Breast Cancer in an Elderly Woman With Alzheimer’s Disease: Page 2 of 2

November 10, 2011


Breast cancer is the second leading cause of cancer deaths among women in the United States. The incidence of breast cancer increases with age, as does the incidence of Alzheimer’s dementia.1,2 The US Preventive Services Task Force recommends biennial mammographic breast cancer screenings for women aged 50 to 74 years.3 The American Geriatrics Society encourages offering screening mammography up to age 85 for healthy women who have an estimated life expectancy ≥5 years and for women >85 years who have excellent health and functional status and strongly believe in the benefits of screening.4 The American Cancer Society advises women to continue to receive breast cancer screening as long as they are in good health and a candidate for cancer treatment.5 Ideally, screening decisions should be individualized for each patient.4

The literature evaluating the relationship between dementia and breast cancer screening is limited, but it appears to indicate that women with dementia are less likely to receive screening and treatment. In addition, breast cancer tends to be diagnosed at later stages in dementia patients and is more likely to involve the lymph nodes.6 Breast cancer screening and treatment in older women with Alzheimer’s dementia presents an ethical dilemma: the risk of underdiagnosis and undertreatment is significant, as is the risk of overdiagnosis and overtreatment. As medical caregivers of patients with
dementia, we must often participate in making decisions about the need for breast cancer screening and treatment. How do we decide? To answer this question, we can weigh three decision-making approaches: an evidence-based one, an individualized one, or a patient- and family-centered decision-making approach (Table 1).7,8

The evidence-based approach allows research to guide recommendations, which are often detailed in published guidelines. At present, conflicting data have generated considerable controversy regarding breast cancer screening recommendations, and current guidelines generally identify age as the primary risk factor for this malignancy.9 Whereas the evidence demonstrates that routine mammography screening reduces breast cancer mortality for women aged 39 to 69 years, it does not indicate the same benefit for women aged ≥70 years.10 This suggests that routine screening may not be needed after age 69. The most recent survey on caregiver beliefs regarding breast cancer screening in older women with dementia found that screening was likely to continue following a dementia diagnosis, unless the dementia is severe, and decisions are influenced by physician recommendations and patient’s beliefs before the onset of dementia.11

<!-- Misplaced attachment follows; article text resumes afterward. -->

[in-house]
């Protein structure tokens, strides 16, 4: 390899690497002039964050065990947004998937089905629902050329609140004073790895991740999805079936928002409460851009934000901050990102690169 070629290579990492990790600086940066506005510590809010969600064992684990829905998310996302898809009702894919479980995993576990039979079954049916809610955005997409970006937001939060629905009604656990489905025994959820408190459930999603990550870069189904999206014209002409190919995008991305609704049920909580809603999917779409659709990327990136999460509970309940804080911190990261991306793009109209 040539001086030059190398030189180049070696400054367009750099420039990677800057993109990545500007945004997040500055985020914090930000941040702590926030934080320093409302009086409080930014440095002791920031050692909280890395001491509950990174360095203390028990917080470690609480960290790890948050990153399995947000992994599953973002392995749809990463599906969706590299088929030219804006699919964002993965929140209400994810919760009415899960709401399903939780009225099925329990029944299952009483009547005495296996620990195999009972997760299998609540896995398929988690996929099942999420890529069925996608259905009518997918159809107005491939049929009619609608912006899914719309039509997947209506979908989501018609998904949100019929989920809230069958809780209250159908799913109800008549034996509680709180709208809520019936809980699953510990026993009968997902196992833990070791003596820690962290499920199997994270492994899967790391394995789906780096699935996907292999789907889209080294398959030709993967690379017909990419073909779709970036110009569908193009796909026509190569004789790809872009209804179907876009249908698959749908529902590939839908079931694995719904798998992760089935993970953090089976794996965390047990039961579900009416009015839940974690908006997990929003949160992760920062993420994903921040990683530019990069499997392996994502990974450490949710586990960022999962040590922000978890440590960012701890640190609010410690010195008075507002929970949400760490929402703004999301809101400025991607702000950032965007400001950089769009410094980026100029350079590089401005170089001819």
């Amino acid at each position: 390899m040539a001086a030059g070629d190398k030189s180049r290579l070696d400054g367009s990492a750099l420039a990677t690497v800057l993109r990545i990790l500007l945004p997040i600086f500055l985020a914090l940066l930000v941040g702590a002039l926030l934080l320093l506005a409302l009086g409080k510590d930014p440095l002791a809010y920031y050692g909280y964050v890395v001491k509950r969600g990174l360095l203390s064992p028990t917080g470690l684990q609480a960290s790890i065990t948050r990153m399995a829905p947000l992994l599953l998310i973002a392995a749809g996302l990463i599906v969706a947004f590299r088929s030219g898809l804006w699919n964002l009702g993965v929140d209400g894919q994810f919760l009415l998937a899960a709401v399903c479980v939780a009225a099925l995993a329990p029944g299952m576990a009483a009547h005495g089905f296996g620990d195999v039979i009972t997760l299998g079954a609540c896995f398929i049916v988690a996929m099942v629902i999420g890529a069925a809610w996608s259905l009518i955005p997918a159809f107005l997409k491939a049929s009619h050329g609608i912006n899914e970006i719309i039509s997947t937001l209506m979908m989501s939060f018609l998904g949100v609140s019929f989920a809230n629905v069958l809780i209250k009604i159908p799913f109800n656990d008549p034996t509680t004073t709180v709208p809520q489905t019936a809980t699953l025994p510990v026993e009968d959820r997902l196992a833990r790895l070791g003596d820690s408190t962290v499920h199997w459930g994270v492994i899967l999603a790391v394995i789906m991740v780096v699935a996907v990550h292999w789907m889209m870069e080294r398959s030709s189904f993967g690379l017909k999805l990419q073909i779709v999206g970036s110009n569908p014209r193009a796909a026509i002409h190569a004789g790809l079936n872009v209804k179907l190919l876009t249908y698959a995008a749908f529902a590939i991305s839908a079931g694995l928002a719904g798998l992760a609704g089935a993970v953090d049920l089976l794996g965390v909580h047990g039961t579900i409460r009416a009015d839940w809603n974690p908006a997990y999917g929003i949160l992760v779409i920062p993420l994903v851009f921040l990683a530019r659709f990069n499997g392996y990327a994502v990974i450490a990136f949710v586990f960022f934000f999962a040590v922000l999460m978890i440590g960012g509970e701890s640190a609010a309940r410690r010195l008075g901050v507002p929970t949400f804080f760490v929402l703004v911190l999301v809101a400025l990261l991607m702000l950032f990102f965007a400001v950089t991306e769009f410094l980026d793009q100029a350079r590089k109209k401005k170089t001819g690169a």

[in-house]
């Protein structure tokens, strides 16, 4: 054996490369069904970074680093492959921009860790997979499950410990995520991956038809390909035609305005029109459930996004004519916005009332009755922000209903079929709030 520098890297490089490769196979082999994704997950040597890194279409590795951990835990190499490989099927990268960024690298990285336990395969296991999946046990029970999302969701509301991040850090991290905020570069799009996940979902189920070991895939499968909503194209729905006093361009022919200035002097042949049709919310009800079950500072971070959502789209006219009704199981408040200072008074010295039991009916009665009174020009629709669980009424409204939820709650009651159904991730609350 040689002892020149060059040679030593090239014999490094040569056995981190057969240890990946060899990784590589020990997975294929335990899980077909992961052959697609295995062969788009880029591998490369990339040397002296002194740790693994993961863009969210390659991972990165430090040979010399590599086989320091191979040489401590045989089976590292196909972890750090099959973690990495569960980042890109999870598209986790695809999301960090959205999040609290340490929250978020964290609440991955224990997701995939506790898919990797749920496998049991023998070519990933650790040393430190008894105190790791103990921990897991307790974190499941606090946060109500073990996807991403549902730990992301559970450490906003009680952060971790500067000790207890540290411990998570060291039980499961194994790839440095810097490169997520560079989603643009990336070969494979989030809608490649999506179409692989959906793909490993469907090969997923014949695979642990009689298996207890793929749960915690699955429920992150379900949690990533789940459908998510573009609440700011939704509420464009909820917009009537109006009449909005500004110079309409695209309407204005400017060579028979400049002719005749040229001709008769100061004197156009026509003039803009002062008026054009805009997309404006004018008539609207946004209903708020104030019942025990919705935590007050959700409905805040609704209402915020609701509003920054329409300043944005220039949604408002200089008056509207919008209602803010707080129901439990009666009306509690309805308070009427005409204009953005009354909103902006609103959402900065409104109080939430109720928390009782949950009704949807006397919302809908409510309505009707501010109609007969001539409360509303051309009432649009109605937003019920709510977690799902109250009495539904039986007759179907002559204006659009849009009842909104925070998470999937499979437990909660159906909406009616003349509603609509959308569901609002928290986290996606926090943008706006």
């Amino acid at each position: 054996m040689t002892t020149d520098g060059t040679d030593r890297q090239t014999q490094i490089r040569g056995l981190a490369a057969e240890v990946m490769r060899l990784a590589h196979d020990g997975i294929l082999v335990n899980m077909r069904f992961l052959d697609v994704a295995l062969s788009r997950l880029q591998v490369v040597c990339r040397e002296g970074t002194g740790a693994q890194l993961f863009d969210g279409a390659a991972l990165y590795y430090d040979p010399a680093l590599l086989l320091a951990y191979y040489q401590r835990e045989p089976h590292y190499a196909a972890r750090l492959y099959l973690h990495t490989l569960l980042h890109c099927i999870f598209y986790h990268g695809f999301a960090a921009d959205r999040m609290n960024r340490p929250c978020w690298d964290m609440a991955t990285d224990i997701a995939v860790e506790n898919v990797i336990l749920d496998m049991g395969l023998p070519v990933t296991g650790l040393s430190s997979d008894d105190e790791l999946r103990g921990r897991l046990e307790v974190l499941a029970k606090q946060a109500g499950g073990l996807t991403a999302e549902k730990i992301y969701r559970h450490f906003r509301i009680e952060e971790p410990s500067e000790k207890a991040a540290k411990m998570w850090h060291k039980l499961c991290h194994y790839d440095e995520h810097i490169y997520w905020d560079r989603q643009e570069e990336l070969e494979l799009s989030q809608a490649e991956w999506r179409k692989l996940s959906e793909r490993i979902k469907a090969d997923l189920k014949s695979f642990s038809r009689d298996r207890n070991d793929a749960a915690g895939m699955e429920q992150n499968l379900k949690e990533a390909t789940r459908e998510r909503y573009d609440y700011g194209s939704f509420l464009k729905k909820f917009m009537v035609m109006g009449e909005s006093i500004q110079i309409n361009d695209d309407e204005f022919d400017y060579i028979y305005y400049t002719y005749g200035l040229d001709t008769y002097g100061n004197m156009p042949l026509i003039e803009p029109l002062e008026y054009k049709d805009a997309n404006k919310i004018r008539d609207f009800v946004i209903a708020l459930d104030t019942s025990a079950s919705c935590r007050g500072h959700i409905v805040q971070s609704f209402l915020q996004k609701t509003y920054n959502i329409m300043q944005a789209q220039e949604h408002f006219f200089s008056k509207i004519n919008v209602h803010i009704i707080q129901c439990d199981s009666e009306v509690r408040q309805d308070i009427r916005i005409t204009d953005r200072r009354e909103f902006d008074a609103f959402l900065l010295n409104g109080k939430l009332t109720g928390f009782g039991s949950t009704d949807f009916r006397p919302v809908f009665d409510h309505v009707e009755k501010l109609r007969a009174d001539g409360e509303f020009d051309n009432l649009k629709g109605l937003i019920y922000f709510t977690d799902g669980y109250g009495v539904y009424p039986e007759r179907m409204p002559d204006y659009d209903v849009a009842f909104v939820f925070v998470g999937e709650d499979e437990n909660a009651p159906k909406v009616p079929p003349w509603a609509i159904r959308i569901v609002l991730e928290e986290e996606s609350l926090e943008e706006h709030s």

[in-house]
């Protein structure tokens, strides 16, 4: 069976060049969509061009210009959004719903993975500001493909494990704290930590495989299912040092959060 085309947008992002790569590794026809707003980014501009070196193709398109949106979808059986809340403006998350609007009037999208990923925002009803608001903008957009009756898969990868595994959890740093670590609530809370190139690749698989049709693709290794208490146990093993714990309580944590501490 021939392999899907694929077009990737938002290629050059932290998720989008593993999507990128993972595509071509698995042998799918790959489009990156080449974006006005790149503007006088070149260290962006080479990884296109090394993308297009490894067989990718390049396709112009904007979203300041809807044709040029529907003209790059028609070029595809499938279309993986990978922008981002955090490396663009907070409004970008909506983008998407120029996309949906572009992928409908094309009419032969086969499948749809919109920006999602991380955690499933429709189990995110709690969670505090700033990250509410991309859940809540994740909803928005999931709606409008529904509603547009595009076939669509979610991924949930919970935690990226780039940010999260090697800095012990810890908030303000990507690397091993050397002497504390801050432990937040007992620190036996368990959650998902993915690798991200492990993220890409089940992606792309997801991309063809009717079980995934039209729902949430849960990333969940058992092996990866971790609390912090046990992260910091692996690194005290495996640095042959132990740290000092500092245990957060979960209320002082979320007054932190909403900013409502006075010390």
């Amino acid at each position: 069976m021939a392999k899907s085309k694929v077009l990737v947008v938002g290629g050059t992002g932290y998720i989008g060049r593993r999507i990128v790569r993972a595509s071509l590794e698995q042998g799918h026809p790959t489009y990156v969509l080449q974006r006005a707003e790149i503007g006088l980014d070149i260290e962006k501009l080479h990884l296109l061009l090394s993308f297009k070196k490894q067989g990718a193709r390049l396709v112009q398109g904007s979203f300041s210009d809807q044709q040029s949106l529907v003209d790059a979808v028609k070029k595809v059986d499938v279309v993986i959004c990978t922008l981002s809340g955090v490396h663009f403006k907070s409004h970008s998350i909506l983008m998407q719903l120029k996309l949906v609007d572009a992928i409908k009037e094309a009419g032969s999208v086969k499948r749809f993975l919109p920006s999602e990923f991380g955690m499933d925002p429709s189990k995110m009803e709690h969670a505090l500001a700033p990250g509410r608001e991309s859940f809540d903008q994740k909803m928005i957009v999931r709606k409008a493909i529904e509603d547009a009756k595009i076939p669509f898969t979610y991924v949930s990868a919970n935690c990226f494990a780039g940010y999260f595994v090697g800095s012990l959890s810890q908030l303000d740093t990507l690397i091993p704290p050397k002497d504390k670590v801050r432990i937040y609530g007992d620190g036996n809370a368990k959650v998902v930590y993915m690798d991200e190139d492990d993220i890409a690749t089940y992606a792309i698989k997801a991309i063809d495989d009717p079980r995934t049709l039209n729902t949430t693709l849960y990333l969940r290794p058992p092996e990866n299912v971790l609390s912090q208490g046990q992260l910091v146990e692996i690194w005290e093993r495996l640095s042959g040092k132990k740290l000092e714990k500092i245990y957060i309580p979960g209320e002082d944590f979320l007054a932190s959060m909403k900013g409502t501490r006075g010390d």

The framework for an individualized decision-making approach to cancer screening for elderly patients involves carefully considering the benefits and risks to the woman and her comorbid conditions and life expectancy. A study of older women with breast cancer and comorbidities found no survival advantage associated with early cancer diagnosis; findings also suggested that cancer screening tests like mammography may not provide the same level of benefit as they do for women in average health.12

Patients with cancer and comorbid dementia have an increased mortality rate, but deaths among this demographic are mostly due to causes unrelated to cancer. For example, in patients with mild to moderate dementia, common causes of death are cardiovascular related, such as heart disease and stroke, and in patients with severe dementia, the most common cause of death is pneumonia.13,14 In general, cancer screening has only demonstrated a survival benefit in older patients with a life expectancy ≥5 years.15